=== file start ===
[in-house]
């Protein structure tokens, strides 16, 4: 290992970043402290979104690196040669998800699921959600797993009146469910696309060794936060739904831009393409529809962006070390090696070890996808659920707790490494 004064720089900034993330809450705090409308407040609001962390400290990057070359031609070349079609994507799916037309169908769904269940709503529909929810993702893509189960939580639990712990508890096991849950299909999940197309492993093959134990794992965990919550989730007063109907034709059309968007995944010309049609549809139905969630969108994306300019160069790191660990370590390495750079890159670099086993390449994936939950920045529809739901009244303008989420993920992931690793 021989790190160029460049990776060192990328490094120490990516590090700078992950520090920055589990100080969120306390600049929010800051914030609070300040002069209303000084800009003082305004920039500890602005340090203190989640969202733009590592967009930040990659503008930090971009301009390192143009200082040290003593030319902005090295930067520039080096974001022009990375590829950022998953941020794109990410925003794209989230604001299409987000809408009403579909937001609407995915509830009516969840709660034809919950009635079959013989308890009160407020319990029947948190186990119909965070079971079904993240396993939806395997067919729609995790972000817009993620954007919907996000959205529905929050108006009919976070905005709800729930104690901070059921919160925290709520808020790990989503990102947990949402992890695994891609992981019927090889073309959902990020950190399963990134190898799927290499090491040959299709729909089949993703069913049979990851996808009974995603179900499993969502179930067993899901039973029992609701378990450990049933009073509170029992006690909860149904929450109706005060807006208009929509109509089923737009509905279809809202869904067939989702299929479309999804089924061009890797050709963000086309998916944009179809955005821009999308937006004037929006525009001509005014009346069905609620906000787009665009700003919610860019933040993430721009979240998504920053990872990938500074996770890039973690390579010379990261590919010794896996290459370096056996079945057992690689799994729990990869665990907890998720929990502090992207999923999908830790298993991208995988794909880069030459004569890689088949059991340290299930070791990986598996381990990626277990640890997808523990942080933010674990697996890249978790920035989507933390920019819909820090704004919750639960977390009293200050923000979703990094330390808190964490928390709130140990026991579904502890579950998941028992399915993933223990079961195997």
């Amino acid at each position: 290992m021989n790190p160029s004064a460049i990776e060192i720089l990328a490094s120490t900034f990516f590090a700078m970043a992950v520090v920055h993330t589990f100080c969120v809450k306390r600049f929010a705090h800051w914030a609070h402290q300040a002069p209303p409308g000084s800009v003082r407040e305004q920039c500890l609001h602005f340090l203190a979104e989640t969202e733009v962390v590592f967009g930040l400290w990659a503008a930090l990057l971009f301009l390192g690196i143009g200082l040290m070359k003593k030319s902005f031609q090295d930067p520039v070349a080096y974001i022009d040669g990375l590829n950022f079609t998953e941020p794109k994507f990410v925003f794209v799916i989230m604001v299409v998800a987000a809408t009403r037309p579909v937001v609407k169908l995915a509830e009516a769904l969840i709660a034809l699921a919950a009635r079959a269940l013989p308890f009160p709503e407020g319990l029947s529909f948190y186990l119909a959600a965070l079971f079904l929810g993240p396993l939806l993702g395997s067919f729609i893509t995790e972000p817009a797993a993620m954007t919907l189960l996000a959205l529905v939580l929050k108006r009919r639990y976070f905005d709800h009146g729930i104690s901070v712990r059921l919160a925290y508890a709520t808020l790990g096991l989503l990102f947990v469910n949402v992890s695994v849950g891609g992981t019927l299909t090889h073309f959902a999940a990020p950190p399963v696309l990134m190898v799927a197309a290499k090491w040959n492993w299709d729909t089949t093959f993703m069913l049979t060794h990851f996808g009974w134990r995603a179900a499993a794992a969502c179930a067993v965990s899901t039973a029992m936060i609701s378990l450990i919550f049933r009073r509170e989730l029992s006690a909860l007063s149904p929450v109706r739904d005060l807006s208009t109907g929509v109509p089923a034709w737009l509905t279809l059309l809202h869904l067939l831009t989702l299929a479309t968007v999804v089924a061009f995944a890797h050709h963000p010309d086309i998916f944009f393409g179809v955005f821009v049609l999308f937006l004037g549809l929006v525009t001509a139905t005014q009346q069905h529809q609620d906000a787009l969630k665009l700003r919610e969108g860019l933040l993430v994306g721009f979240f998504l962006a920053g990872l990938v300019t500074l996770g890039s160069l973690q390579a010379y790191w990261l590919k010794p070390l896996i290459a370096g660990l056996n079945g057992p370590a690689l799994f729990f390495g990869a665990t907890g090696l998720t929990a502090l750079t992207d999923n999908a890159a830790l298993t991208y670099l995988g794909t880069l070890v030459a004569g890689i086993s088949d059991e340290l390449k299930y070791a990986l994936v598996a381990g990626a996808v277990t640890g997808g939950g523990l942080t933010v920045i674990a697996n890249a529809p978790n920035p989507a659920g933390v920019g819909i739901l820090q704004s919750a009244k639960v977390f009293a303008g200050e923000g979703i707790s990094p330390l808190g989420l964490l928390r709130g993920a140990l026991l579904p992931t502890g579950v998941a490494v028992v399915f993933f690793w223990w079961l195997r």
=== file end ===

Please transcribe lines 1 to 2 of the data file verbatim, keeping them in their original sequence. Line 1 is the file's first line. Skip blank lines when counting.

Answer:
[in-house]
């Protein structure tokens, strides 16, 4: 290992970043402290979104690196040669998800699921959600797993009146469910696309060794936060739904831009393409529809962006070390090696070890996808659920707790490494 004064720089900034993330809450705090409308407040609001962390400290990057070359031609070349079609994507799916037309169908769904269940709503529909929810993702893509189960939580639990712990508890096991849950299909999940197309492993093959134990794992965990919550989730007063109907034709059309968007995944010309049609549809139905969630969108994306300019160069790191660990370590390495750079890159670099086993390449994936939950920045529809739901009244303008989420993920992931690793 021989790190160029460049990776060192990328490094120490990516590090700078992950520090920055589990100080969120306390600049929010800051914030609070300040002069209303000084800009003082305004920039500890602005340090203190989640969202733009590592967009930040990659503008930090971009301009390192143009200082040290003593030319902005090295930067520039080096974001022009990375590829950022998953941020794109990410925003794209989230604001299409987000809408009403579909937001609407995915509830009516969840709660034809919950009635079959013989308890009160407020319990029947948190186990119909965070079971079904993240396993939806395997067919729609995790972000817009993620954007919907996000959205529905929050108006009919976070905005709800729930104690901070059921919160925290709520808020790990989503990102947990949402992890695994891609992981019927090889073309959902990020950190399963990134190898799927290499090491040959299709729909089949993703069913049979990851996808009974995603179900499993969502179930067993899901039973029992609701378990450990049933009073509170029992006690909860149904929450109706005060807006208009929509109509089923737009509905279809809202869904067939989702299929479309999804089924061009890797050709963000086309998916944009179809955005821009999308937006004037929006525009001509005014009346069905609620906000787009665009700003919610860019933040993430721009979240998504920053990872990938500074996770890039973690390579010379990261590919010794896996290459370096056996079945057992690689799994729990990869665990907890998720929990502090992207999923999908830790298993991208995988794909880069030459004569890689088949059991340290299930070791990986598996381990990626277990640890997808523990942080933010674990697996890249978790920035989507933390920019819909820090704004919750639960977390009293200050923000979703990094330390808190964490928390709130140990026991579904502890579950998941028992399915993933223990079961195997």